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Alexandre Rhodes and Nguyen Van Vinh

Alexandre de Rhodes
(1591 - 1660)

Nguyen Van Vinh
(1882 - 1936)

    Chinese letters were used in Vietnam for a thousand-year period until the begining of 20th century. Alexandre de Rhodes (born at Avignon in 1591; died at Ispahan, Persia, in 1660), who spent six years in Vietnam (1624 - 1630) for his catholic missions, had done a lot to introduce a system of Roman writing into Vietnamese language. Continuing the efforts of Portuguese Jesuit missionaries like Francisco de Pina, Gaspar d'Amaral, Antonio Barbosa, etc. in romanizing the Vienamese language, Alexandre de Rhodes published the first Vietnamese Catechist and the first Vietnamese - Latin - Portuguese dictionary (Rome, 1651). This writing system is called "quoc ngu" (national language).

     Nguyen Van Vinh was born in 1882 in Hanoi, the same year when Hanoi was taken by the French army. His parents were poor and could not pay for their chidren's education. To earn money to help his family, the eight-year-old Nguyen Van Vinh had to work at a school for interpreters in Hanoi. His work was to pull a bamboo fan hung under the class ceiling to get fresh air when the class was going. This allowed him to watch and listen to the French teacher, and he managed to learn and memorize quickly all the lessons. His brilliant ability was soon noticed by the teacher, who requested the school director to give him a scholarship to study in this school. He finished the school at the age of 14, topping the graduation exam, and became an excellent intepreter. He was then appointed to be the assistant of French governor of Bac Ninh province.
    In 1906, at the age of 24, Nguyen Van Vinh was sent to an exposition fair in Marseille. He had been aware of the important role which the press could play in Vietnam in the modernizing process, so on this trip he intended to learn as much as he could about this subject. He was the first Vietnamese who joined the French Society of Human Rights.
    Back to Vietnam, Nguyen Van Vinh resigned from his post and devoted himself to journalism. In 1907 he served as the editor-in-chief of the Dang Co Tung Bao, which was the first newspaper with "quoc ngu" printed in Tonkin (North of Vietnam). In 1913 he was the editor-in-chief the Dong Duong Tap Chi (The Indochina journal), where one learned to use "quoc ngu" to write literature. He was also the first author who translated masters of French classical literature, such as Balzac, Victor Hugo, Alexandre Dumas, La Fontaine, Moliere, etc. into Vietnamese "quoc ngu", as well as the famous Vietnamese novel in verse "The tale of Kieu" by Nguyen Du into French. His effort helped the Western knowledge and culture to spread among the population and facilitated the acceptance of quoc ngu by the Vietnamese society. In 1918 Kinh Khai Dinh declared "quoc ngu" to be the official writing language of the country. Chinese characters were officially abolished.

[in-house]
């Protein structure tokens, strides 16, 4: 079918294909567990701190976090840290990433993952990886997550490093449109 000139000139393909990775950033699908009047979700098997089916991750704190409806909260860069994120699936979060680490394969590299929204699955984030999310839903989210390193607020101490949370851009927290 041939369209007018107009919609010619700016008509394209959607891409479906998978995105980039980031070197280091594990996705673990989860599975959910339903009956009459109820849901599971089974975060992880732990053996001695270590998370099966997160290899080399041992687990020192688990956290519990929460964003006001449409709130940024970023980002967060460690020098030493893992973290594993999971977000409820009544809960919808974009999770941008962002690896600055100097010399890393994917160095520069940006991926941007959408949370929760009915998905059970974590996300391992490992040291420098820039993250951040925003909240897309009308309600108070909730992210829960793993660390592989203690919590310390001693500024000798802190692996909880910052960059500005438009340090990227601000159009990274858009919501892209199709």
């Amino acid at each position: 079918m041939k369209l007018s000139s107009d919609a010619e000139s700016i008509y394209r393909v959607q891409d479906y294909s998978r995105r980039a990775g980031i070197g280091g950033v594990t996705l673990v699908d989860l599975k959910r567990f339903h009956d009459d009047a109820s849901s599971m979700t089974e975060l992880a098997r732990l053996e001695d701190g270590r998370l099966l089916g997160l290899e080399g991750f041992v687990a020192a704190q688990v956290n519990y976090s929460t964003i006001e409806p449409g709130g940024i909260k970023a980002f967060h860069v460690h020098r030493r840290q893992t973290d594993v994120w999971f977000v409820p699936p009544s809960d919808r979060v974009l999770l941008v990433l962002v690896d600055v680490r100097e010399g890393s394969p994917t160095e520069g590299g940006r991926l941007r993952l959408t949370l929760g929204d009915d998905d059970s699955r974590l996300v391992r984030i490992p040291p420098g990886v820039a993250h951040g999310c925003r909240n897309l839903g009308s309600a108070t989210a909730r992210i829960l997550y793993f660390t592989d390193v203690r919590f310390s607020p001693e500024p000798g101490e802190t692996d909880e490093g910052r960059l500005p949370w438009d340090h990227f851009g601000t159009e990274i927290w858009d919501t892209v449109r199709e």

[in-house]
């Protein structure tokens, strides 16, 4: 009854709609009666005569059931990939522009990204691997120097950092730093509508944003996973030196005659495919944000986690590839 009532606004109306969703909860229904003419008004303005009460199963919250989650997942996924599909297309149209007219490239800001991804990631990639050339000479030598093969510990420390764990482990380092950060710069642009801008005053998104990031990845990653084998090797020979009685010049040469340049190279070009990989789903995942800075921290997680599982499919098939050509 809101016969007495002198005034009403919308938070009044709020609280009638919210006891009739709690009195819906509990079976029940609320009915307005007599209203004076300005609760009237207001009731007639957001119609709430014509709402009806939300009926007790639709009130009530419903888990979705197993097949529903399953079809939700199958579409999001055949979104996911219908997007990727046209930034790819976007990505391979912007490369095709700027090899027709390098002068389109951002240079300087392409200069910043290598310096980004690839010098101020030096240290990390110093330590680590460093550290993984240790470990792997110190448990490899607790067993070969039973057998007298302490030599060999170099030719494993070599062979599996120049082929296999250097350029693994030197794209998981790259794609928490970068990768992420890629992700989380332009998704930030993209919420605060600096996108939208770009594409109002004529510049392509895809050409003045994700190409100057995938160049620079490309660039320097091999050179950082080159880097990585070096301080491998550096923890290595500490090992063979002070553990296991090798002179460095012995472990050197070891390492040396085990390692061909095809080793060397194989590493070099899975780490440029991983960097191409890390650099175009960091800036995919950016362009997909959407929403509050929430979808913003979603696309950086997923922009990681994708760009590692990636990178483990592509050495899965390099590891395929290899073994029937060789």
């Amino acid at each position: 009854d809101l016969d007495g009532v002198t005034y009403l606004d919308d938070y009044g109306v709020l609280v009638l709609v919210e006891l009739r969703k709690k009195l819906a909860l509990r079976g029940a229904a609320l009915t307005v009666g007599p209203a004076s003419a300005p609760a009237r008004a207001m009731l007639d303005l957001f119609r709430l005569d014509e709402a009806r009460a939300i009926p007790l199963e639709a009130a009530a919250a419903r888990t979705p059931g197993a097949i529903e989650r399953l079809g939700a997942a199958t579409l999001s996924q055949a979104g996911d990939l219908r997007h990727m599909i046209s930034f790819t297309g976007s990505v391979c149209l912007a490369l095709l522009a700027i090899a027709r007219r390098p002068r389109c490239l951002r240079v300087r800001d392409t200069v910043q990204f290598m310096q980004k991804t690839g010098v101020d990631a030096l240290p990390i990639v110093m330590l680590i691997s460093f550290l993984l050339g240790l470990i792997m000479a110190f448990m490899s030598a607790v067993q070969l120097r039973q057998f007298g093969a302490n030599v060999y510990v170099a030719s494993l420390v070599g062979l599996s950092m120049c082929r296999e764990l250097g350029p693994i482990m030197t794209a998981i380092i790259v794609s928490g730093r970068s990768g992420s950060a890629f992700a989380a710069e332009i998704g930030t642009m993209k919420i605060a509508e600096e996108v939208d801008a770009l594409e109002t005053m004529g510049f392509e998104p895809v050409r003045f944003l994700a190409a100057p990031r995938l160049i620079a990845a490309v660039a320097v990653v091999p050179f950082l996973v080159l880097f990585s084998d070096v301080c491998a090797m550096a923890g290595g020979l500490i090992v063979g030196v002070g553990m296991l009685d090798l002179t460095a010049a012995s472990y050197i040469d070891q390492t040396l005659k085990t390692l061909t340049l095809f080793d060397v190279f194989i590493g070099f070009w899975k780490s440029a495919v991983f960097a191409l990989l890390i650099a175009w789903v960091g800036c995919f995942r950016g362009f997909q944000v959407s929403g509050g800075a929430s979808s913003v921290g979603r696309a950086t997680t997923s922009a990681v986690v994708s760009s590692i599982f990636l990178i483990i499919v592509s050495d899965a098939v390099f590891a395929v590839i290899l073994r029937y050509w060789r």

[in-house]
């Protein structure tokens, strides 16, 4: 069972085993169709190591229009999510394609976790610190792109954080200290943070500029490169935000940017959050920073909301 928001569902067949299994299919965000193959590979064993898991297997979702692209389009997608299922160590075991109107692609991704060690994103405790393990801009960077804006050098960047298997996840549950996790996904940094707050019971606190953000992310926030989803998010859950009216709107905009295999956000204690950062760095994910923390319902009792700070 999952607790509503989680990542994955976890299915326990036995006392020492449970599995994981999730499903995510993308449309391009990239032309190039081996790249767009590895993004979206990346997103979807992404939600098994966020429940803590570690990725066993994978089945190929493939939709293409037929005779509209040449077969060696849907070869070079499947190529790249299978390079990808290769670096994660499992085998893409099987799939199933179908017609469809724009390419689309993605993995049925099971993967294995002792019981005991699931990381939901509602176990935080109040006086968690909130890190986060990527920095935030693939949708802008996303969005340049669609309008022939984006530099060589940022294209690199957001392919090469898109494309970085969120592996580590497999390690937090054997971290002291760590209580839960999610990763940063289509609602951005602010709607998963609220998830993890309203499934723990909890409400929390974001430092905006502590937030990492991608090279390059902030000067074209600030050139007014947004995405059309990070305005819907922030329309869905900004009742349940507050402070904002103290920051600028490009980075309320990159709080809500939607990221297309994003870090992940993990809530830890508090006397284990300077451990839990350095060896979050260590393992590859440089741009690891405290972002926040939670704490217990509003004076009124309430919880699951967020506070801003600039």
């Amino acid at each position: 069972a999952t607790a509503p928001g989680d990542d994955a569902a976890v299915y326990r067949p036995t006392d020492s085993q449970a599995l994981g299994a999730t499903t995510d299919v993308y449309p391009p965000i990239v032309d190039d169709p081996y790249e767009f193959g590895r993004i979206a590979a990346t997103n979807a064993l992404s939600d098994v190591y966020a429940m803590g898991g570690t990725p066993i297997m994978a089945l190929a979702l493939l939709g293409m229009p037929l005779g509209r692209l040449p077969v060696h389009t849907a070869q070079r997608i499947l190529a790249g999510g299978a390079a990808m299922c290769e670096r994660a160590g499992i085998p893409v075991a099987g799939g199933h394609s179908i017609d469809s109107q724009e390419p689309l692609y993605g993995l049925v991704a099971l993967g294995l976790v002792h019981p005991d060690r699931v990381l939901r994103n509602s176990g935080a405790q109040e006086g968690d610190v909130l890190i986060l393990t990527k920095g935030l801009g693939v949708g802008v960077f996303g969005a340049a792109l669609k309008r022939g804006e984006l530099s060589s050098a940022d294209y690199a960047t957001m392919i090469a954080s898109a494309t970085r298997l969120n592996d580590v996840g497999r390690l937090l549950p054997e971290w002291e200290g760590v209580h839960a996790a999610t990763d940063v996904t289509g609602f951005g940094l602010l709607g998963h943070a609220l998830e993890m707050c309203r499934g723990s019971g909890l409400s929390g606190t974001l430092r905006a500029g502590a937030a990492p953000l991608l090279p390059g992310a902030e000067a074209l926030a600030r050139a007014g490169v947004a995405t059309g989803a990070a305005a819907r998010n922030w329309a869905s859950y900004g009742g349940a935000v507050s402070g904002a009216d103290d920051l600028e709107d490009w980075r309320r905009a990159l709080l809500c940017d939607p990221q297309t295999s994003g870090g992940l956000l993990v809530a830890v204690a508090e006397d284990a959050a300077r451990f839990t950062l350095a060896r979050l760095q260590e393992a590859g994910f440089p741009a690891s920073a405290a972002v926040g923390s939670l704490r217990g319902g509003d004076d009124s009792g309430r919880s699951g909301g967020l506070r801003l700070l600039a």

Nguyen Van Vinh, however, could not earn living with his journalist and publishing carreer. His publishing house went bankrupt and his properties were confiscated. He went to Laos in a gold-rush and died there in 1936. His body was found in a boat by a river at Sepon (southern part of Laos) with a pen and a notebook still hold in his hands. He was writing his last report until his last minute. When his coffin arrived by train at Hanoi, thousands of Hanoians were waiting in a solemn silence at the main gate of the Central Railway Station to bid farewell to the man whose talent and tireless effort had made "quoc ngu" really become their written language.
    It is in homage to these two great men, Alexandre de Rhodes and Nguyen Van Vinh, that the painting "The Introduction of Roman Writing into Vietnam (The Transcendental Death of Mr. Nguyen Van Vinh)" was created.

Nguyen Dinh Dang
March 2001, on the occasion of 350th anniversary of the first Vietnamese dictionary by Alexander de Rhodes)

Some articles about Alexandre de Rodes and Nguyen Van Vinh:

Nguyen Van Vinh - the cutural bridge between East and West (by Hoang Tien, in Vietnamese)

"'The modern barbarian': Nguyen Van Vinh and the complexity of colonial modernity in Vietnam" (by C.E. Goscha)

Should we rewrite history ? (by Jacques Roland, Viet. trans. by Nguyen Dang Truc)

D'Alexandre de Rhodes a Nguyen Van Vinh (by A. Owhadi-Richardson)

10th International Journey of Francophony in Montpellier